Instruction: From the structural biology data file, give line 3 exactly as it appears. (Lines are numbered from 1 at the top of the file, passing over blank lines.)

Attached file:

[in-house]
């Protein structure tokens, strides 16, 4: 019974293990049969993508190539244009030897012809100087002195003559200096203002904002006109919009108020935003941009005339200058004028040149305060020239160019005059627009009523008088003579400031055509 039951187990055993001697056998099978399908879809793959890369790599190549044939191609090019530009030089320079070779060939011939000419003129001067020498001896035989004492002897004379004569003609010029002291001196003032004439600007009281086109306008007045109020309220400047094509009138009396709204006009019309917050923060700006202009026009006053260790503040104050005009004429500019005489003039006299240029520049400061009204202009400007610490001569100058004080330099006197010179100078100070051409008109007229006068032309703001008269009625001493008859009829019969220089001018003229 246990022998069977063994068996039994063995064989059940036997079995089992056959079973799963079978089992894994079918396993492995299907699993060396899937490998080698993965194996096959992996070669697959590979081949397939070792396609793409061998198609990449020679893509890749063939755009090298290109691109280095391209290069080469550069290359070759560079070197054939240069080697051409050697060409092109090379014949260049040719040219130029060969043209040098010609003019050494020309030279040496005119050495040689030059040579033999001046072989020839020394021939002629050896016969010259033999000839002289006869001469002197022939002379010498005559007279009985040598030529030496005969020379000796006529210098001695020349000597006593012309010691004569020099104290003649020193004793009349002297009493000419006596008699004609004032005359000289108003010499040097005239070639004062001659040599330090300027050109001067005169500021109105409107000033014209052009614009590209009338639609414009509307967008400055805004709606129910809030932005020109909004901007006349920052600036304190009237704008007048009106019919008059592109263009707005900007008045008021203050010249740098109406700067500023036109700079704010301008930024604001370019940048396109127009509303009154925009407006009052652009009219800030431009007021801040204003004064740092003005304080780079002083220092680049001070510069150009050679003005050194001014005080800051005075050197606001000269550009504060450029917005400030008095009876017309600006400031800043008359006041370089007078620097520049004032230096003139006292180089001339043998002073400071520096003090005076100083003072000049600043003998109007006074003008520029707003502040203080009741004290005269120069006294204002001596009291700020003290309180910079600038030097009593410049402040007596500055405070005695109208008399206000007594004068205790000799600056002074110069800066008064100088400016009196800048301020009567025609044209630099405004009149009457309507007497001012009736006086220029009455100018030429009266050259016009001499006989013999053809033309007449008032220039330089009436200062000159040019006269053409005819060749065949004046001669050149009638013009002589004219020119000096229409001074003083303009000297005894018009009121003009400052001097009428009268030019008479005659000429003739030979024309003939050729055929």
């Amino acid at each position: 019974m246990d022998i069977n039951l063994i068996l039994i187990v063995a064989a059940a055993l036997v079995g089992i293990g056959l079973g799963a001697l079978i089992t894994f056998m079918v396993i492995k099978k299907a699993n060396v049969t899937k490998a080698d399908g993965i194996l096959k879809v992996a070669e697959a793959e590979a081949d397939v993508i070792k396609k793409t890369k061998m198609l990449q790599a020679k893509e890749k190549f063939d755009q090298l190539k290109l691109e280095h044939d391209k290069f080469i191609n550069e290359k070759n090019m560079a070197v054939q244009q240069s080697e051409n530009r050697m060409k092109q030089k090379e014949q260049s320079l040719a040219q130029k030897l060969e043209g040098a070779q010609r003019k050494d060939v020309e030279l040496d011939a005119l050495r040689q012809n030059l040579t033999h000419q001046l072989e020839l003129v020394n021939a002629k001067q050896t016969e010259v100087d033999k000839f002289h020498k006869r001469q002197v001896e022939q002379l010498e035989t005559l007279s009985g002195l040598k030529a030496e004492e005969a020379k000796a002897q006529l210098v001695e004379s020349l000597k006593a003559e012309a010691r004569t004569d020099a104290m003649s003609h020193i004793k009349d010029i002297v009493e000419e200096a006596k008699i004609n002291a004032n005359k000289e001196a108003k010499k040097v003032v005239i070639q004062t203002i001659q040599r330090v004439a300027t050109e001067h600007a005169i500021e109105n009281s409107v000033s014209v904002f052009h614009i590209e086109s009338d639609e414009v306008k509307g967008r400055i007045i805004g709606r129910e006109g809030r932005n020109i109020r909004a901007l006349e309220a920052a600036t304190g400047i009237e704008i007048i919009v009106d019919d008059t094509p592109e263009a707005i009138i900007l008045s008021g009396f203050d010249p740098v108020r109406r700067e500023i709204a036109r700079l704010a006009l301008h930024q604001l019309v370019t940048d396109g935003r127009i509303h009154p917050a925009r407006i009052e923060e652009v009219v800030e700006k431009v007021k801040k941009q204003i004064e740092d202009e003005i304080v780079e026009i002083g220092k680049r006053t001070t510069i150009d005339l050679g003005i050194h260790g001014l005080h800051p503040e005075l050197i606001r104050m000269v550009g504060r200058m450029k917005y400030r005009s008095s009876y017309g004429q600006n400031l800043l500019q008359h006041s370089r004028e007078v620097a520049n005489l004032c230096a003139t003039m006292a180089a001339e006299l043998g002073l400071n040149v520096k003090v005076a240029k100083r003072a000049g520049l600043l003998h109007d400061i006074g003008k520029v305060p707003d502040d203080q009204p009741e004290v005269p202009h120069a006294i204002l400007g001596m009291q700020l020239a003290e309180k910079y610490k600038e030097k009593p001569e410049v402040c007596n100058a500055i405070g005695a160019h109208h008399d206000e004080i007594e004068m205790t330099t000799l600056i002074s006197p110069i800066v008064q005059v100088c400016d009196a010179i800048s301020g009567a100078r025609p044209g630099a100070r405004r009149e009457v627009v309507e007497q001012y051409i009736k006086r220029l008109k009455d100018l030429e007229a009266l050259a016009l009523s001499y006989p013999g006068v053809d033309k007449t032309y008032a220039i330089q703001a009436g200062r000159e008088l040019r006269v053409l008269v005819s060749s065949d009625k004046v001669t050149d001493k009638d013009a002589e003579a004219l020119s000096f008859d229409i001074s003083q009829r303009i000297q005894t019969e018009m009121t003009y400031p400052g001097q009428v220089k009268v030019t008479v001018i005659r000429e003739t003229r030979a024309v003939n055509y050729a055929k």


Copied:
């Amino acid at each position: 019974m246990d022998i069977n039951l063994i068996l039994i187990v063995a064989a059940a055993l036997v079995g089992i293990g056959l079973g799963a001697l079978i089992t894994f056998m079918v396993i492995k099978k299907a699993n060396v049969t899937k490998a080698d399908g993965i194996l096959k879809v992996a070669e697959a793959e590979a081949d397939v993508i070792k396609k793409t890369k061998m198609l990449q790599a020679k893509e890749k190549f063939d755009q090298l190539k290109l691109e280095h044939d391209k290069f080469i191609n550069e290359k070759n090019m560079a070197v054939q244009q240069s080697e051409n530009r050697m060409k092109q030089k090379e014949q260049s320079l040719a040219q130029k030897l060969e043209g040098a070779q010609r003019k050494d060939v020309e030279l040496d011939a005119l050495r040689q012809n030059l040579t033999h000419q001046l072989e020839l003129v020394n021939a002629k001067q050896t016969e010259v100087d033999k000839f002289h020498k006869r001469q002197v001896e022939q002379l010498e035989t005559l007279s009985g002195l040598k030529a030496e004492e005969a020379k000796a002897q006529l210098v001695e004379s020349l000597k006593a003559e012309a010691r004569t004569d020099a104290m003649s003609h020193i004793k009349d010029i002297v009493e000419e200096a006596k008699i004609n002291a004032n005359k000289e001196a108003k010499k040097v003032v005239i070639q004062t203002i001659q040599r330090v004439a300027t050109e001067h600007a005169i500021e109105n009281s409107v000033s014209v904002f052009h614009i590209e086109s009338d639609e414009v306008k509307g967008r400055i007045i805004g709606r129910e006109g809030r932005n020109i109020r909004a901007l006349e309220a920052a600036t304190g400047i009237e704008i007048i919009v009106d019919d008059t094509p592109e263009a707005i009138i900007l008045s008021g009396f203050d010249p740098v108020r109406r700067e500023i709204a036109r700079l704010a006009l301008h930024q604001l019309v370019t940048d396109g935003r127009i509303h009154p917050a925009r407006i009052e923060e652009v009219v800030e700006k431009v007021k801040k941009q204003i004064e740092d202009e003005i304080v780079e026009i002083g220092k680049r006053t001070t510069i150009d005339l050679g003005i050194h260790g001014l005080h800051p503040e005075l050197i606001r104050m000269v550009g504060r200058m450029k917005y400030r005009s008095s009876y017309g004429q600006n400031l800043l500019q008359h006041s370089r004028e007078v620097a520049n005489l004032c230096a003139t003039m006292a180089a001339e006299l043998g002073l400071n040149v520096k003090v005076a240029k100083r003072a000049g520049l600043l003998h109007d400061i006074g003008k520029v305060p707003d502040d203080q009204p009741e004290v005269p202009h120069a006294i204002l400007g001596m009291q700020l020239a003290e309180k910079y610490k600038e030097k009593p001569e410049v402040c007596n100058a500055i405070g005695a160019h109208h008399d206000e004080i007594e004068m205790t330099t000799l600056i002074s006197p110069i800066v008064q005059v100088c400016d009196a010179i800048s301020g009567a100078r025609p044209g630099a100070r405004r009149e009457v627009v309507e007497q001012y051409i009736k006086r220029l008109k009455d100018l030429e007229a009266l050259a016009l009523s001499y006989p013999g006068v053809d033309k007449t032309y008032a220039i330089q703001a009436g200062r000159e008088l040019r006269v053409l008269v005819s060749s065949d009625k004046v001669t050149d001493k009638d013009a002589e003579a004219l020119s000096f008859d229409i001074s003083q009829r303009i000297q005894t019969e018009m009121t003009y400031p400052g001097q009428v220089k009268v030019t008479v001018i005659r000429e003739t003229r030979a024309v003939n055509y050729a055929k």